The Effect of Extensive Human Presence at an Early Age on Stress Responses and Reactivity of Juvenile Ostriches towards ...
Published: 05 October 2018
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Husbandry practices for rearing ostriches in commercial farming environments are currently not optimized. Ostrich chicks may experience stressful episodes and fear of humans during routine farm management practices such as handling, which ultimately may impact on their welfare and explain the poor production performance observed in this species. However, extensive human presence and regular gentle handling has been demonstrated to alleviate stress sensitivity during handling by lowering the fear of humans in other species; be they kept as livestock, in a laboratory, or as pet animals. In this study, ostrich chicks exposed to extensive human presence and gentle handling showed lower stress sensitivity when handled for feather harvesting and clipping and were more inclined to associate with familiar humans at a later stage of their life compared with chicks that had limited human presence and care. This suggests that providing ostrich chicks with extensive human presence and gentle handling at a young age can assist in improving ostrich welfare. The effect of extensive human presence and regular gentle handling performed at an early age (0–3 months old) on stress responses and reactivity of juvenile ostriches towards humans was investigated. A total of 416 ostrich chicks over two years were exposed to one of three treatments for three months after hatching; namely, Human Presence 1 (HP1, N = 144): extensive/prolonged human presence with physical contact (touch, stroking), gentle human voice, and visual stimuli; Human Presence 2 (HP2, N = 136): extensive/prolonged human presence without physical contact, but with gentle human voice and visual stimuli; and the Standard treatment (S, N = 136): human presence limited to routine feed and water supply as a control. At 7.5 months of age, the plasma heterophil/lymphocyte (H/L) ratio was measured before and 72 h after feather harvesting and feather clipping to determine acute stress responses, while chronic stress was measured by quantification of corticosterone (CORT) concentrations in the floss feathers of the birds. Birds’ behavioural response towards a familiar or an unfamiliar handler was evaluated at 12 months using docility and fear tests, and through behavioural observations conducted on random days between the ages of 8–13 months. Willingness to approach, and to allow touch interactions, aggressiveness, and exhibition of sexual display towards the handler, was recorded. No difference in the H/L ratios before and after feather harvesting and clipping was observed in HP1 birds, whereas H/L ratios showed a significant increase 72 h post feather harvesting and clipping in HP2 and S birds (p < 0.05). Birds from the S treatment exhibited a significantly (p < 0.05) higher feather CORT concentration compared with HP1 birds, while HP2 birds had intermediate responses. Birds’ reactivity towards humans and temperament as evaluated using behavioural observations, docility, and fear tests was not...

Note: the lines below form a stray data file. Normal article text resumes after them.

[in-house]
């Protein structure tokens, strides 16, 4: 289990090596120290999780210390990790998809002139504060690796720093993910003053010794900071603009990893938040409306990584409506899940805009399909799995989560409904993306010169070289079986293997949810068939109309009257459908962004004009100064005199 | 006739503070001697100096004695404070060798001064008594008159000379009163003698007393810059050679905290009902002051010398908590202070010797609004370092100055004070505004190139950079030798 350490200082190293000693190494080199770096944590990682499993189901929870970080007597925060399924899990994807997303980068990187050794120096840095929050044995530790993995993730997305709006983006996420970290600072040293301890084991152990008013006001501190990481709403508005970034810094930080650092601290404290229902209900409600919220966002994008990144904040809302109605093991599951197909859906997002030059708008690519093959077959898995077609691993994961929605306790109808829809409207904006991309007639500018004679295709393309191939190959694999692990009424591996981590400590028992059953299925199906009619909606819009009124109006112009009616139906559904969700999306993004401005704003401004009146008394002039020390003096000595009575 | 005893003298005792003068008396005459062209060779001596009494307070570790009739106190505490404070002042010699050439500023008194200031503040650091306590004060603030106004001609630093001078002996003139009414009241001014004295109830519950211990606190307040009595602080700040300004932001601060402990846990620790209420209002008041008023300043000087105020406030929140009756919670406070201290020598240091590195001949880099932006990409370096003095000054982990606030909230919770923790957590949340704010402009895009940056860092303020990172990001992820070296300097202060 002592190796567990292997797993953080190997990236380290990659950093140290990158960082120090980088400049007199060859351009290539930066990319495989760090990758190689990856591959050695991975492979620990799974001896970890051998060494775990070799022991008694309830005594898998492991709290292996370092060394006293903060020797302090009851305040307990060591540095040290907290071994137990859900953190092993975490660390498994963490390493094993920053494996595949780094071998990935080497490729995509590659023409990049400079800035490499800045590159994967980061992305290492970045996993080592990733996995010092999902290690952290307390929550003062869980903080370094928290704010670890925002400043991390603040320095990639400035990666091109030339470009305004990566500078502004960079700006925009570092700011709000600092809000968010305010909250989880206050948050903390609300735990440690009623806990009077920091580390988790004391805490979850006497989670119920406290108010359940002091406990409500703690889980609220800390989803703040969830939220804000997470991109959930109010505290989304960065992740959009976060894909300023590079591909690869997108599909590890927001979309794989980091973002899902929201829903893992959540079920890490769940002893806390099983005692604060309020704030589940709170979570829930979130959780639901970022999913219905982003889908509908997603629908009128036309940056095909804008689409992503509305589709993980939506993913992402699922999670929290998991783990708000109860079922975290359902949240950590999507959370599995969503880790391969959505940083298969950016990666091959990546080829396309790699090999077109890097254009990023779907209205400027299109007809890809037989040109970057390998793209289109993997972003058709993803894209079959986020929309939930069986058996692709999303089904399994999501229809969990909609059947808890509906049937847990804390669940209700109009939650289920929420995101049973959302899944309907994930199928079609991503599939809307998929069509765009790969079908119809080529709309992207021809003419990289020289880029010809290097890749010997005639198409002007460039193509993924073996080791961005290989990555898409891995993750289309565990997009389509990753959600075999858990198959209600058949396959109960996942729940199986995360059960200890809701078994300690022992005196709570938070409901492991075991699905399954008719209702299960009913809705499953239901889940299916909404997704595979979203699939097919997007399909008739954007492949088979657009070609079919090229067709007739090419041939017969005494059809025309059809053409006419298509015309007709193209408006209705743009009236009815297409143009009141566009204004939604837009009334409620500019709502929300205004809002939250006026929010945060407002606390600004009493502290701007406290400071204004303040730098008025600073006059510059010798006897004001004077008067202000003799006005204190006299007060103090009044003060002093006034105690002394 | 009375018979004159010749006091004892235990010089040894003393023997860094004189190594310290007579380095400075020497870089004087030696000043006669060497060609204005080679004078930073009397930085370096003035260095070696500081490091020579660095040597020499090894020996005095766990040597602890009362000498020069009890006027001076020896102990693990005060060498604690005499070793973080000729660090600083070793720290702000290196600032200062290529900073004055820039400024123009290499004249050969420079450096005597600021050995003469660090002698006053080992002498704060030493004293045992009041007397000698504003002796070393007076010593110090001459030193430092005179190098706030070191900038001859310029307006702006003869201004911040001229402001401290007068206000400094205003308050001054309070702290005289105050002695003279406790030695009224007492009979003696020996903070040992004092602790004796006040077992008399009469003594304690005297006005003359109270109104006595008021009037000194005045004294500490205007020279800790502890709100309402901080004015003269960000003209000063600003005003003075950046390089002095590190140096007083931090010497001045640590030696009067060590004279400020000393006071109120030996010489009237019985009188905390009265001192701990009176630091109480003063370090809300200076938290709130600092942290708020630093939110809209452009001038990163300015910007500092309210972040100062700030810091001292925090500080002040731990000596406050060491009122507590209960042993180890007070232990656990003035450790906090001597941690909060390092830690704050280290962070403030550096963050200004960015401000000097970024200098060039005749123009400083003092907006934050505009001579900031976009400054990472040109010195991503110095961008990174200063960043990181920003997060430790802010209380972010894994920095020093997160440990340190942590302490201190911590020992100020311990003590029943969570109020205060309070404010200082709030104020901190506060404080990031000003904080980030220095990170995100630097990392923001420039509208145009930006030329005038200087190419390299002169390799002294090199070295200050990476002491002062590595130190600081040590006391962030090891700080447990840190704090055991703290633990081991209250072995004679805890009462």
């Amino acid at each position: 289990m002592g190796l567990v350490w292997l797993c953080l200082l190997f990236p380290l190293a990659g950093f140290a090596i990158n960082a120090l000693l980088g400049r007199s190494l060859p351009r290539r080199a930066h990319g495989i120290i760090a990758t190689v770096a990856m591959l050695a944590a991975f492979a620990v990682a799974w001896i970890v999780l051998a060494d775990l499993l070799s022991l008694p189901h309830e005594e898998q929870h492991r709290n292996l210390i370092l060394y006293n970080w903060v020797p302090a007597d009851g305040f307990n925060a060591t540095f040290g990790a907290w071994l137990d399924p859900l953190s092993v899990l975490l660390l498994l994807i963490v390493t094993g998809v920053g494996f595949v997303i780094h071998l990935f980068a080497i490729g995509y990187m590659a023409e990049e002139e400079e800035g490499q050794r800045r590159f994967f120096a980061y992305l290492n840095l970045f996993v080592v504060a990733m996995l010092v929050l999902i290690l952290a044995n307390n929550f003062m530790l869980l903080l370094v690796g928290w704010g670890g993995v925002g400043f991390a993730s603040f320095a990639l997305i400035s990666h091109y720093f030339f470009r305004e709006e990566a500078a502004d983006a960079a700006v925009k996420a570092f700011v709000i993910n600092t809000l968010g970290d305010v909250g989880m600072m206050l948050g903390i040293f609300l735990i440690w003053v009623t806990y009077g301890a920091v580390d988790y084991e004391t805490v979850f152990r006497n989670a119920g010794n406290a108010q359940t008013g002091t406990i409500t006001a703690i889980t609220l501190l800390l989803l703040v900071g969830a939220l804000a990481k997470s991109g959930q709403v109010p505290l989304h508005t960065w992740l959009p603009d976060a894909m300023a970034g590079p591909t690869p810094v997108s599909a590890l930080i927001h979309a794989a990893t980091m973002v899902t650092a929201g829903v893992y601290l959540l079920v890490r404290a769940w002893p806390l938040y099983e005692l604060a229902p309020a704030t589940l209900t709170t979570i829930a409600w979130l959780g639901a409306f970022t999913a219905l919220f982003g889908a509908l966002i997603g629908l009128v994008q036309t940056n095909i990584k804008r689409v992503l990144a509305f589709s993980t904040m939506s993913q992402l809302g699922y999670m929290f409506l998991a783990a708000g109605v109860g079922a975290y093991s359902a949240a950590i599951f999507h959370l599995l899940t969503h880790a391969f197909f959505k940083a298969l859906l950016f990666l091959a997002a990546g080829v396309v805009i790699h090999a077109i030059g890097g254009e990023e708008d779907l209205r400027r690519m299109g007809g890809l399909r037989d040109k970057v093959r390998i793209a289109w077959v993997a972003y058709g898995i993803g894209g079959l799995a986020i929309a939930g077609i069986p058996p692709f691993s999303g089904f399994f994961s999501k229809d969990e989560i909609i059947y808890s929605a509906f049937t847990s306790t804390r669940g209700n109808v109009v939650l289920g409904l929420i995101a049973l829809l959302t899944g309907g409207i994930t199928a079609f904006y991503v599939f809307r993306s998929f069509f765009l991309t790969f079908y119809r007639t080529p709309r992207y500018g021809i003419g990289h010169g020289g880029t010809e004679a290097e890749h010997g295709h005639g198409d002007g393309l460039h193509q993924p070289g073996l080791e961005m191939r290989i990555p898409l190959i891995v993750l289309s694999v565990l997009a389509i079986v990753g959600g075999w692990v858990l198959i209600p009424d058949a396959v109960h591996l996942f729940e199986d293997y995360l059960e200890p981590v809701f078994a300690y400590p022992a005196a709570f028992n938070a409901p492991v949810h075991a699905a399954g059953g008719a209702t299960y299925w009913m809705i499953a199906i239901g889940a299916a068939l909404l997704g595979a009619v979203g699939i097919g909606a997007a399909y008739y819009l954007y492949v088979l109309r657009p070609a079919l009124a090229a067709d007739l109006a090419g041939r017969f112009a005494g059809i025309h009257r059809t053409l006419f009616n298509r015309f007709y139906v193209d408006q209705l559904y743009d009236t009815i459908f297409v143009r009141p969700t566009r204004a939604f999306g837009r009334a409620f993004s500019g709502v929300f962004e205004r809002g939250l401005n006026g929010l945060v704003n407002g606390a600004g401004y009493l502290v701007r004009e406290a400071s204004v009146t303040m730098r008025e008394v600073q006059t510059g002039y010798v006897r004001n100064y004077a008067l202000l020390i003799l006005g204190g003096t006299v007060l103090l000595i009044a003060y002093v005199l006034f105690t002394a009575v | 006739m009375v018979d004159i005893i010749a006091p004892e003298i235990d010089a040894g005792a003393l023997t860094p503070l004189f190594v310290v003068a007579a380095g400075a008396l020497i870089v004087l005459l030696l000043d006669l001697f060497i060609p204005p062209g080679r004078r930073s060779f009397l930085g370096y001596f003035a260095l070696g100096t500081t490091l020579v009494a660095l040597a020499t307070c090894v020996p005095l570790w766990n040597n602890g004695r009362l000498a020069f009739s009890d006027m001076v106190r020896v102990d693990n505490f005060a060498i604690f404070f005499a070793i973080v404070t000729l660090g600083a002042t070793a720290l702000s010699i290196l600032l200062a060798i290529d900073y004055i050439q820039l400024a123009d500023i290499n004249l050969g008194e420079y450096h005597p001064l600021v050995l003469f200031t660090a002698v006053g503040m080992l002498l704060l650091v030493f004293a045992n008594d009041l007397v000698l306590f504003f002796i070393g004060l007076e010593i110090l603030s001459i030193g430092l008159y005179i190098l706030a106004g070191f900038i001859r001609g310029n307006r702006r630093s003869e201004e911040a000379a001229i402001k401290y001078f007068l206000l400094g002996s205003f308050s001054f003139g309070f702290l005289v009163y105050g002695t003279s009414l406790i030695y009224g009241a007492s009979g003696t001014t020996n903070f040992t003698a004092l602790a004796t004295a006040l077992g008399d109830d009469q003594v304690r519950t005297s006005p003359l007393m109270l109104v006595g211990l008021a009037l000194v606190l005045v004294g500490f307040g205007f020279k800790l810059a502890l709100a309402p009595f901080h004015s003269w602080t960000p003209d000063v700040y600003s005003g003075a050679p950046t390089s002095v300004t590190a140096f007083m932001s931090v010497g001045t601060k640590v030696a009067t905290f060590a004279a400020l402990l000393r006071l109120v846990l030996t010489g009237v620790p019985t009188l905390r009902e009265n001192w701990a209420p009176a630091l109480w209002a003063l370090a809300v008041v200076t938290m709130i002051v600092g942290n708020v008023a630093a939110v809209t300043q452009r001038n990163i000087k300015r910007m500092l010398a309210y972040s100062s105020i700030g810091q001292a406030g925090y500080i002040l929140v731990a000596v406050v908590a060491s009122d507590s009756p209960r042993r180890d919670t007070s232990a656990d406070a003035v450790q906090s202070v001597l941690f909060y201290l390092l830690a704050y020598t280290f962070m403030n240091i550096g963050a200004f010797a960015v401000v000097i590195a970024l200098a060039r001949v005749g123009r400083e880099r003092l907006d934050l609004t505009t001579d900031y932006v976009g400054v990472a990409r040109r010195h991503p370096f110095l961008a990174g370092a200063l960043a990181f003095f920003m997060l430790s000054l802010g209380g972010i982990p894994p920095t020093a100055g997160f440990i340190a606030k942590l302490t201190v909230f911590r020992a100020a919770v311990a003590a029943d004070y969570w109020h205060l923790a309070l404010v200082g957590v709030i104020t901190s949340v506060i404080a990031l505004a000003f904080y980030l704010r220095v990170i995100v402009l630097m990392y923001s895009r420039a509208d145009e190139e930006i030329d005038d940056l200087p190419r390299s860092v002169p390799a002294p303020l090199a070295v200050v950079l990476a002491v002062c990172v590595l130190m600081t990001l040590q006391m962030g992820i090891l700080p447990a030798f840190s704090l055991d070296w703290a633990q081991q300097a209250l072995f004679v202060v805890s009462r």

Techno-economic assessment of membrane-assisted gas switching reforming for pure H2 production with CO2 capture
Published: 01 May 2018
International Journal of Greenhouse Gas Control,
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